SUPER rehab for young people with old knees


Dr Adam Culvenor, APAM, summarises an NHMRC-funded project to evaluate the effectiveness of exercise therapy in preventing knee osteoarthritis in young adults following knee injury.

Young adults who suffer a serious knee injury, such as an anterior cruciate ligament (ACL) injury, are frequently faced with persistent pain, loss of function and impaired quality of life, and are at high risk of post-traumatic osteoarthritis—forcing them to live with old knees. Indeed, approximately 50 per cent of people will have radiographic knee osteoarthritis within the first decade after ACL injury. Surgical reconstruction does not reduce this risk.

Preventing knee injuries in the first place would reduce rates of post-traumatic osteoarthritis in young adults. However, despite the best efforts of primary prevention strategies, ACL injuries and subsequent reconstruction in young Australians have increased 200 per cent over the past 20 years. Considering the profound impact of knee injury and reconstruction, effective treatments targeting pain, function, quality of life and prevention of osteoarthritis are urgently needed.

Exercise-therapy and patient education that is targeted to individual needs, and appropriately supervised to optimise quality and progression, has potential to reduce the burden and healthcare costs associated with worsening pain, function, quality of life and osteoarthritis following ACL reconstruction. Preliminary evidence suggests that exercise therapy can improve knee cartilage quality in the early stages of osteoarthritis disease (ie, within the first five years after injury), which is important because once osteoarthritis is established (ie, visible radiographically), no treatment has been able to modify structural disease trajectory.


Our research team at La Trobe University led by Professor Kay Crossley, in collaboration with researchers from Queensland University of Technology, Denmark and Holland, have recently secured a $1.4 million NHMRC Project Grant (2019–2024) to evaluate whether a Supervised exercise-therapy and Patient Education Rehabilitation (SUPER) program is superior to minimal intervention control (CONTROL) in people at high risk of post-traumatic osteoarthritis after ACL reconstruction, on KOOS4 (symptoms, pain, function, quality of life) and secondary osteoarthritis prevention (reduced worsening of cartilage quality and thickness on MRI) at four and 18 months. We hypothesise that SUPER will result in greater improvements in symptoms, pain, function and quality of life over four and 18 months and less osteoarthritis on MRI over 18 months, compared to CONTROL.

This project builds directly on our recent pilot randomised controlled trial, which was funded by the Physiotherapy Research Foundation (PRF) in 2016, where we tested the feasibility of our SUPER intervention in young adults following ACL reconstruction, the data from which informed our successful NHMRC grant proposal.


Our innovative, superiority randomised controlled trial will recruit 184 young adults aged between 18 and 40 years with persistent symptoms and poor function (as assessed with the KOOS4 score) 9–24 months after ACL reconstruction. The SUPER group will receive physiotherapist- led progressive exercise therapy (two times per week for four months), whereas the minimal intervention CONTROL group will receive an education booklet only.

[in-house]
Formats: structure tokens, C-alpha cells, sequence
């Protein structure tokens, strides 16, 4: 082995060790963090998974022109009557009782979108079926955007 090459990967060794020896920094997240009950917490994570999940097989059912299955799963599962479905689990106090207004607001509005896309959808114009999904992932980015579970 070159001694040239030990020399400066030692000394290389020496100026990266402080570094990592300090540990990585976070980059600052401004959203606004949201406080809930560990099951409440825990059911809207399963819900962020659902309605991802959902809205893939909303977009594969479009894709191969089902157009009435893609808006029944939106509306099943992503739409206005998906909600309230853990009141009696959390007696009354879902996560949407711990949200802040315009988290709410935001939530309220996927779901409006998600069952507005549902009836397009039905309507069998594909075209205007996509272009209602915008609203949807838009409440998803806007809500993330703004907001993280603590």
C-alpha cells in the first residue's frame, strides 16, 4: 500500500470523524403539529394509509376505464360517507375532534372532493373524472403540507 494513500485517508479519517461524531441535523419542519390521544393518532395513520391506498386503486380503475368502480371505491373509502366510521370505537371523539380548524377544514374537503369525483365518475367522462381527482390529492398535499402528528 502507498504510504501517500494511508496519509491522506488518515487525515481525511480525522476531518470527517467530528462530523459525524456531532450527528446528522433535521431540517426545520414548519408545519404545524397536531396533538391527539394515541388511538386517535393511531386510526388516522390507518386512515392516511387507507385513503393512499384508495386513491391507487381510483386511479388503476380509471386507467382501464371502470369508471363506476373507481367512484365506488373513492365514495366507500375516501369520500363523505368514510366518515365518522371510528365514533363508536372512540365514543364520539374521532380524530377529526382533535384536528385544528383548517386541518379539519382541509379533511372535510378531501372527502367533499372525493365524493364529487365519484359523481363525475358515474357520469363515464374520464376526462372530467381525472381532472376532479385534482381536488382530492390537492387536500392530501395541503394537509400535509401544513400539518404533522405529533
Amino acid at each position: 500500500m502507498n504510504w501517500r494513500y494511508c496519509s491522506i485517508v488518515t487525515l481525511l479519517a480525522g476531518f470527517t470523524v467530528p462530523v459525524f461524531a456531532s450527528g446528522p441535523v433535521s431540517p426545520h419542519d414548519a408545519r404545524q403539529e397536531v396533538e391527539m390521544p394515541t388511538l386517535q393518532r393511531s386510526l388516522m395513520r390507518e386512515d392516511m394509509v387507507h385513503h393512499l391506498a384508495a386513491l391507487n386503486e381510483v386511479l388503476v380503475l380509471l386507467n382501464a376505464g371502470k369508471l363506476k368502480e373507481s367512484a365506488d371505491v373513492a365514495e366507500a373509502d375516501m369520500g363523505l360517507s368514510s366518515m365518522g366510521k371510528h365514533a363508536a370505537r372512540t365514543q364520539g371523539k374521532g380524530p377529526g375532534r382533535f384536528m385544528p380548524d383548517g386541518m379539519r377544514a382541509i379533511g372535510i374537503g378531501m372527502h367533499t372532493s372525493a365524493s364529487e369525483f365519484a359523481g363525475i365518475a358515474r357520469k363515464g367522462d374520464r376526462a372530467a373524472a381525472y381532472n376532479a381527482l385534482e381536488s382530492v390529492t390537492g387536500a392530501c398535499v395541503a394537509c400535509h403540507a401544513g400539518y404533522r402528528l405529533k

The exercise therapy program will target muscle strength and address functional impairments and be matched to each patient’s preferences, goals and clinical presentation. The three key components (lower limb and trunk muscle strength, movement quality, and sport- or activity- specific retraining) have phases of increasing difficulty. These will be combined with individualised health education regarding expectations and goals, improving adherence, long-term outcomes, weight control, and appropriate physical, occupational and sporting activity promotion.

The primary outcome is change in KOOS4 (symptoms, pain, function, quality of life) at four months. Secondary outcomes include change in KOOS4 at 12 and 18 months, change in cartilage quality and thickness at four and 18 months, and cost-effectiveness of the SUPER intervention.


We will evaluate a comprehensive education and exercise therapy intervention for people with post-traumatic knee osteoarthritis. By improving patient outcomes beyond the unacceptable levels currently experienced, we will enable greater participation in work, physical, family and social activities. These improvements in outcomes are integral to a productive and available Australian workforce and facilitating healthy ageing.

If we succeed in reducing the rates of osteoarthritis worsening, we will be the first to modify the trajectory of post-traumatic structural osteoarthritis disease with an exercise therapy intervention. Our results will have potential for longer term outcomes, including reducing the risk of early joint replacement.

Opportunity to be involved:

As part of this clinical trial, a PhD scholarship is available at La Trobe University for an interested and passionate physiotherapist to help coordinate the project. If this is you, contact Dr Adam Culvenor at


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